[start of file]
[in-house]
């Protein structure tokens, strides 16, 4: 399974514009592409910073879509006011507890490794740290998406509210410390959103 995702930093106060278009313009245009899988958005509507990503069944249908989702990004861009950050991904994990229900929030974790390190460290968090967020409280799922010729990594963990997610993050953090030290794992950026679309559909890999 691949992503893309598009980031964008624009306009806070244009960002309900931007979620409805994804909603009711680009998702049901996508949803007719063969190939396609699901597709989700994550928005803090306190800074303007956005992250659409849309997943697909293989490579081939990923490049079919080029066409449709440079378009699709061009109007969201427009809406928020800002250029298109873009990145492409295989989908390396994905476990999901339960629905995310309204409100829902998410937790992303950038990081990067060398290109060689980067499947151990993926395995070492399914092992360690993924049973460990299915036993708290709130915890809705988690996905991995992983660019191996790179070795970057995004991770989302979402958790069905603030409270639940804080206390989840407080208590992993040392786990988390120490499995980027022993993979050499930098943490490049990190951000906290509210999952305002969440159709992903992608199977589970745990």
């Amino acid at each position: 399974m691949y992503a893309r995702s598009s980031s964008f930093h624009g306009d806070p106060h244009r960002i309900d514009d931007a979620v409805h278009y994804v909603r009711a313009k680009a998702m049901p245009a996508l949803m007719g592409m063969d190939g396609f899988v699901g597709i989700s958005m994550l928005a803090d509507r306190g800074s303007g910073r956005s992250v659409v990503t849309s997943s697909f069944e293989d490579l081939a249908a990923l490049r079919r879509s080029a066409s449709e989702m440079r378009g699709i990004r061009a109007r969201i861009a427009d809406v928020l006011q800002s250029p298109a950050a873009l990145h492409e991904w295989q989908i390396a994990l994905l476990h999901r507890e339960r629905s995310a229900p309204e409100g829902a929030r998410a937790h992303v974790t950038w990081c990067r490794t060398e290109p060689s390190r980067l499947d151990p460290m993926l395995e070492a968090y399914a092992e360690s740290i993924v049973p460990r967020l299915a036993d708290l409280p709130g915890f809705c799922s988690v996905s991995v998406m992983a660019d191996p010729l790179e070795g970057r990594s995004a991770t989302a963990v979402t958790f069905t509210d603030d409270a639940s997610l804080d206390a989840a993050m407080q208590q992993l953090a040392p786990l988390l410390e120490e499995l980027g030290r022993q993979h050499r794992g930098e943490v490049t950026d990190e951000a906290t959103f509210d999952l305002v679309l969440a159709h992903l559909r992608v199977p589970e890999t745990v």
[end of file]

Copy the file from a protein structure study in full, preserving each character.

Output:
[in-house]
């Protein structure tokens, strides 16, 4: 399974514009592409910073879509006011507890490794740290998406509210410390959103 995702930093106060278009313009245009899988958005509507990503069944249908989702990004861009950050991904994990229900929030974790390190460290968090967020409280799922010729990594963990997610993050953090030290794992950026679309559909890999 691949992503893309598009980031964008624009306009806070244009960002309900931007979620409805994804909603009711680009998702049901996508949803007719063969190939396609699901597709989700994550928005803090306190800074303007956005992250659409849309997943697909293989490579081939990923490049079919080029066409449709440079378009699709061009109007969201427009809406928020800002250029298109873009990145492409295989989908390396994905476990999901339960629905995310309204409100829902998410937790992303950038990081990067060398290109060689980067499947151990993926395995070492399914092992360690993924049973460990299915036993708290709130915890809705988690996905991995992983660019191996790179070795970057995004991770989302979402958790069905603030409270639940804080206390989840407080208590992993040392786990988390120490499995980027022993993979050499930098943490490049990190951000906290509210999952305002969440159709992903992608199977589970745990």
């Amino acid at each position: 399974m691949y992503a893309r995702s598009s980031s964008f930093h624009g306009d806070p106060h244009r960002i309900d514009d931007a979620v409805h278009y994804v909603r009711a313009k680009a998702m049901p245009a996508l949803m007719g592409m063969d190939g396609f899988v699901g597709i989700s958005m994550l928005a803090d509507r306190g800074s303007g910073r956005s992250v659409v990503t849309s997943s697909f069944e293989d490579l081939a249908a990923l490049r079919r879509s080029a066409s449709e989702m440079r378009g699709i990004r061009a109007r969201i861009a427009d809406v928020l006011q800002s250029p298109a950050a873009l990145h492409e991904w295989q989908i390396a994990l994905l476990h999901r507890e339960r629905s995310a229900p309204e409100g829902a929030r998410a937790h992303v974790t950038w990081c990067r490794t060398e290109p060689s390190r980067l499947d151990p460290m993926l395995e070492a968090y399914a092992e360690s740290i993924v049973p460990r967020l299915a036993d708290l409280p709130g915890f809705c799922s988690v996905s991995v998406m992983a660019d191996p010729l790179e070795g970057r990594s995004a991770t989302a963990v979402t958790f069905t509210d603030d409270a639940s997610l804080d206390a989840a993050m407080q208590q992993l953090a040392p786990l988390l410390e120490e499995l980027g030290r022993q993979h050499r794992g930098e943490v490049t950026d990190e951000a906290t959103f509210d999952l305002v679309l969440a159709h992903l559909r992608v199977p589970e890999t745990v």